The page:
On 27 May, hundreds of Palestinians held in Israeli prisons suspended a forty-day mass hunger strike during dawn hours on Saturday, after reaching an agreement with the Israel Prison Service (IPS) that reinstated the prisoners` family visitation sessions to two times per month, according to initial information from Palestinian leadership and IPS, with details yet to emerge regarding any additional achievements.
Mass Protests on Gaza’s Borders Over Electricity Crisis, by Ezz Zanoun
On 16 June, hundreds of Palestinians protested along Gaza`s borders with Israel, as international rights groups warned of a "total collapse" of basic services amid a steadily worsening electricity crisis.
Sexy Women, “Missions” and Bad Satire: Israeli Government App Recruits Online Soldiers in Anti-BDS Fight, by Allison Kaplan Sommer
Supported and spearheaded by the Ministry of Strategic Affairs, the campaign, branded as 4il.org under the slogan “Stop the Hate, enlists Israel’s supporters as foot soldiers against online efforts to “demonize” and “undermine” the country’s legitimacy.
Lawmakers in Spain Endorse Right to Boycott Israel, by Ali Abunimah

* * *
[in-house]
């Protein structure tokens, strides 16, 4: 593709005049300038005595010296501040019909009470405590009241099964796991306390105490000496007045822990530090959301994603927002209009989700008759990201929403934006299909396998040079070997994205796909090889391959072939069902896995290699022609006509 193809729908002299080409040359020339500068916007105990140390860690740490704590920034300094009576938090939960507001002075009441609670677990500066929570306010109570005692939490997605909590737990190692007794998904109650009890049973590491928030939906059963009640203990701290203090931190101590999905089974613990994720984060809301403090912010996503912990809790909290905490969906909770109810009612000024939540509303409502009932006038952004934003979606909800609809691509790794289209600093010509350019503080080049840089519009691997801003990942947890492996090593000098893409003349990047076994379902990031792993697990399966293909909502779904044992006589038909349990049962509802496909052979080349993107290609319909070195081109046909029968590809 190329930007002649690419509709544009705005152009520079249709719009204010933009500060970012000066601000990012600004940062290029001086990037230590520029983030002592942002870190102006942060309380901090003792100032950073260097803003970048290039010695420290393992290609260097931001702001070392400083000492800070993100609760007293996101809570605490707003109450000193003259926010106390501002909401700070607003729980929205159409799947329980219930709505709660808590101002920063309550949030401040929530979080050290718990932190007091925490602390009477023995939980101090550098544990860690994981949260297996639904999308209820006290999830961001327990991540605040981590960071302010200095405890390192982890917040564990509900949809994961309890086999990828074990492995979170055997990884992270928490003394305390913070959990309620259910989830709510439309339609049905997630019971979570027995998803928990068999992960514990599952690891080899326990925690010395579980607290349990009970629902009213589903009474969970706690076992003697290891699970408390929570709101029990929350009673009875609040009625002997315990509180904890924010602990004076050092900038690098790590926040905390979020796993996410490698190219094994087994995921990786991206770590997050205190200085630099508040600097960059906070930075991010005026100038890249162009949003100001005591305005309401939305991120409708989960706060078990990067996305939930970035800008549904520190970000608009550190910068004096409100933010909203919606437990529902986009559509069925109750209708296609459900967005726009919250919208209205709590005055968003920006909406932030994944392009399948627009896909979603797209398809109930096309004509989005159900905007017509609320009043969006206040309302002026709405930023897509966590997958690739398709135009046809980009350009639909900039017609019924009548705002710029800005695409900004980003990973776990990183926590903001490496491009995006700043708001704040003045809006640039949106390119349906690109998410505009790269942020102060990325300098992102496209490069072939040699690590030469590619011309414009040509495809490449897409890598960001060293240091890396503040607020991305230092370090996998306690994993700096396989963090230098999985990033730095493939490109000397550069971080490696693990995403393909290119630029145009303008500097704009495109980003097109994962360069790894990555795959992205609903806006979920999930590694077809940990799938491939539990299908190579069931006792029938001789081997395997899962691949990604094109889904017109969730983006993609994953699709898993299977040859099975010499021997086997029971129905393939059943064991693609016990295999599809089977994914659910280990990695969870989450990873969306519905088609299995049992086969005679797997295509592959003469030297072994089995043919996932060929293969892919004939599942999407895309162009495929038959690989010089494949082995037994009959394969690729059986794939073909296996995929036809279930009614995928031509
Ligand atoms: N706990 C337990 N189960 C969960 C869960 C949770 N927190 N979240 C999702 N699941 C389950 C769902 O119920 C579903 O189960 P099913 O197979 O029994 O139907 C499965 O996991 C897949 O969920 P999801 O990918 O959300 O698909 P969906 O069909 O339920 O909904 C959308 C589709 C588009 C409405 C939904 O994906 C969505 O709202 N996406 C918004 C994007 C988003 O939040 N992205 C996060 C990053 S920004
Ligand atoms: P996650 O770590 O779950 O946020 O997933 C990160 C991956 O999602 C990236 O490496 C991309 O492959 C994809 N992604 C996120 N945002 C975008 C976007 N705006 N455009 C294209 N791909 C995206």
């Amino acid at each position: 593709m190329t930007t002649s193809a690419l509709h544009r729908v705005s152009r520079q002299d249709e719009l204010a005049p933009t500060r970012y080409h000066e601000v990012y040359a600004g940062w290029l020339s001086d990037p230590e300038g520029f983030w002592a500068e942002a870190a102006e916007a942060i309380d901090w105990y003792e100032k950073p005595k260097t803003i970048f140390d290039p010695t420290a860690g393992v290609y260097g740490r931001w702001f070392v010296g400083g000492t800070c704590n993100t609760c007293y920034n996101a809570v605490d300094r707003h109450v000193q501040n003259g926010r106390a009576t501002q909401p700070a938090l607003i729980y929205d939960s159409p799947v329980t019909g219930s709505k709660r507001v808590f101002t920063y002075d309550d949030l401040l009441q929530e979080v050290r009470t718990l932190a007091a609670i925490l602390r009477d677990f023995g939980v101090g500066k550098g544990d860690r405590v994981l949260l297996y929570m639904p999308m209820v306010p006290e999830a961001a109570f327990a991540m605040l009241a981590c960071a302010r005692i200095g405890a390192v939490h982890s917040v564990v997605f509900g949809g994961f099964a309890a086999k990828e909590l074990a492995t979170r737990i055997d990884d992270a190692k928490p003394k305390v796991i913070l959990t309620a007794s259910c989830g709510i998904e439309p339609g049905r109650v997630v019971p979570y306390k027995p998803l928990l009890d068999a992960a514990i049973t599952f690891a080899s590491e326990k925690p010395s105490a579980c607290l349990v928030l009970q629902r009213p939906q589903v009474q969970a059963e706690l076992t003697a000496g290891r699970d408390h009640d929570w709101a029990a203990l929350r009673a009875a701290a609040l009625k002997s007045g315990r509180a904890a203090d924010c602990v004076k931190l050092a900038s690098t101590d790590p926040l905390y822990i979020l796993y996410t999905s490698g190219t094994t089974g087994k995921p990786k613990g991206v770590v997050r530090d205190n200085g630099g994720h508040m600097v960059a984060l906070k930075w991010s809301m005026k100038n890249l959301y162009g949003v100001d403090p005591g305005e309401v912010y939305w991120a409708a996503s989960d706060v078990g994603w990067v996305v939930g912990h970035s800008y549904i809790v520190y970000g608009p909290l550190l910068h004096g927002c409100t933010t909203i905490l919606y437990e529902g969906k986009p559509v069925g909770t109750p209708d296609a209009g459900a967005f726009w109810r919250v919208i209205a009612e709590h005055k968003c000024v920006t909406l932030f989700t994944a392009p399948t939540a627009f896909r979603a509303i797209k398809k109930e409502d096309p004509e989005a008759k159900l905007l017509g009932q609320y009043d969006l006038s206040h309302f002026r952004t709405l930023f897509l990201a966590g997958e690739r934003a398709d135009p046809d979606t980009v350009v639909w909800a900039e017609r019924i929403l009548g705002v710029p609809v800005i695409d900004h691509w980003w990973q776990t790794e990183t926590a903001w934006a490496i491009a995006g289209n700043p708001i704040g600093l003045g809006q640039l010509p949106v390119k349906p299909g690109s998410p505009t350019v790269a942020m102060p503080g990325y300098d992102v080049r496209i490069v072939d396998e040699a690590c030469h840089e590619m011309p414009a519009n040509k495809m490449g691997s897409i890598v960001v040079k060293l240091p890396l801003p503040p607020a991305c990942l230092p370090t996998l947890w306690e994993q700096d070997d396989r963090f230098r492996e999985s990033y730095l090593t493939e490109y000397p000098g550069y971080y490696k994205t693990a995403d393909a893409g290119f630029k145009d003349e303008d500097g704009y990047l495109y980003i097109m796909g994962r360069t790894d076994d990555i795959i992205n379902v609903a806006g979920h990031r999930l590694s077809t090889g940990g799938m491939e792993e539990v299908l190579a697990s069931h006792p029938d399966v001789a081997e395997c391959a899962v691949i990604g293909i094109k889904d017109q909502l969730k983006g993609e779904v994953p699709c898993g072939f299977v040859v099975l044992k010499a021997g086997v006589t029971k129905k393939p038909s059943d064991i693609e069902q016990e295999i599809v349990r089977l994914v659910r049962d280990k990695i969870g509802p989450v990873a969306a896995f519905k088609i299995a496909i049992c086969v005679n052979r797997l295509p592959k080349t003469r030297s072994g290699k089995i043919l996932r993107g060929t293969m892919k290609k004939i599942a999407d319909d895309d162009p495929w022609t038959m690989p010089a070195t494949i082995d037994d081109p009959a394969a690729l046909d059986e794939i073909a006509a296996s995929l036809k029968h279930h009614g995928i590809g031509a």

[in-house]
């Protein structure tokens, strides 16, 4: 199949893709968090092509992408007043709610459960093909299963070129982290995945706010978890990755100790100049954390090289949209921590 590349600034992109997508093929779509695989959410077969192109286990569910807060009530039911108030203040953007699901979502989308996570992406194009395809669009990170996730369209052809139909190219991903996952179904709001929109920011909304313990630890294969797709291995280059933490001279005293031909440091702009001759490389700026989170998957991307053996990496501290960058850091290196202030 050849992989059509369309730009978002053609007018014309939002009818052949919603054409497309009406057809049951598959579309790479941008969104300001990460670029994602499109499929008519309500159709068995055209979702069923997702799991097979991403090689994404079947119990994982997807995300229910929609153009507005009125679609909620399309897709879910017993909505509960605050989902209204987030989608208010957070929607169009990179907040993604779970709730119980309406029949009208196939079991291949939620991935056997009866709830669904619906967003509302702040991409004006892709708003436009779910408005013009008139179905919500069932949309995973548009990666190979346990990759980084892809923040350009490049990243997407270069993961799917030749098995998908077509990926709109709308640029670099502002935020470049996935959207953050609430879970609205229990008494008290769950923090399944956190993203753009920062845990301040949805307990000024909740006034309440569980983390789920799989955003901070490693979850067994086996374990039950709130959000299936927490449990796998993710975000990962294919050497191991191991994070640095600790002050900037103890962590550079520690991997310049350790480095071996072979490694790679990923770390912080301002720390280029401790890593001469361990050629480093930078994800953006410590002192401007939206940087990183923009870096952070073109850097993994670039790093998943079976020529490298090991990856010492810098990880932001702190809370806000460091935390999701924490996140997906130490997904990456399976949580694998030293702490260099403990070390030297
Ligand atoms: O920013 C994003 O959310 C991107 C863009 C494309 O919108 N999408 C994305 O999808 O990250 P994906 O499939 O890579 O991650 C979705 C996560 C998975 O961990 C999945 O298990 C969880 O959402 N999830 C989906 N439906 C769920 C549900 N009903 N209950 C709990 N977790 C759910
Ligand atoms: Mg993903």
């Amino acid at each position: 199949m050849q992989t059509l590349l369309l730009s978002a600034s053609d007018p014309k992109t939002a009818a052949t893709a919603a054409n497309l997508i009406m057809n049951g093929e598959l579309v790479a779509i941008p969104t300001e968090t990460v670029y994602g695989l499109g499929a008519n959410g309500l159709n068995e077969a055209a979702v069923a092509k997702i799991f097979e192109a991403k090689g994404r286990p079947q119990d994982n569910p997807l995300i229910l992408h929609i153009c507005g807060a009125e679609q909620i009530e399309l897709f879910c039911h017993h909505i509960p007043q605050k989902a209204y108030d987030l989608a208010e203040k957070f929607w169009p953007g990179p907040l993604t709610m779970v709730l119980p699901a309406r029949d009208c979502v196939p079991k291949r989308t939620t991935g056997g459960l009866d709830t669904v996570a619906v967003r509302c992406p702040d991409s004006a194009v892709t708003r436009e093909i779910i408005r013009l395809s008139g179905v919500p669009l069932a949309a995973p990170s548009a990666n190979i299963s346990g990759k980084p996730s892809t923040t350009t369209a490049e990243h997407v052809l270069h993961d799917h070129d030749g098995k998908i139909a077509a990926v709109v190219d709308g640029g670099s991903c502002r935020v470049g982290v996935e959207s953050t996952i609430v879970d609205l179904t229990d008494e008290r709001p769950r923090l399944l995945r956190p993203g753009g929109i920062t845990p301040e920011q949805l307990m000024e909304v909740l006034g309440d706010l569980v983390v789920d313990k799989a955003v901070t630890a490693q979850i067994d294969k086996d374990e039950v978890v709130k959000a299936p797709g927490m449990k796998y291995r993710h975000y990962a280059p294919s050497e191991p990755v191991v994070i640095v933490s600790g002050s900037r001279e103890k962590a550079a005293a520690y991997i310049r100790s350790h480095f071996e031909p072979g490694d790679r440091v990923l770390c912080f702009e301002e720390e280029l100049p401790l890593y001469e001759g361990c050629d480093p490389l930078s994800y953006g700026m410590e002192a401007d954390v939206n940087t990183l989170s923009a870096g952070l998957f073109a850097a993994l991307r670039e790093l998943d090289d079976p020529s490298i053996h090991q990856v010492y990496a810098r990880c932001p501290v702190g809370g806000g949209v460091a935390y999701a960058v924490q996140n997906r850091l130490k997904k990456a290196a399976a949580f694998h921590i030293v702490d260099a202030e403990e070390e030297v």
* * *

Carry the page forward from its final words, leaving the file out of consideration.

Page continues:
On 27 June, the International Cooperation Committee of the Congress of Deputies, Spain’s lower house, unanimously adopted a resolution calling on the government to “recognize and defend the right of human rights activists from Palestine, Israel and other countries, to engage in legal and peaceful activities, protected by the right to freedom of speech and assembly, such as the right to promote boycott, divestment and sanctions (BDS) campaigns.”
Little Openness Towards Women Working in Opposition-Controlled Areas in Syria, by Enab Baladi
Syrian women have never been absent from the workplace alongside men. However, this issue has received varying levels of attention and acceptance according to the historical context and the economic and educational situation in the country. After the Syrian revolution, the security situation in the areas controlled by opposition factions, continuous shelling and poor economic conditions have resulted in the restriction and decline of women’s role in this respect.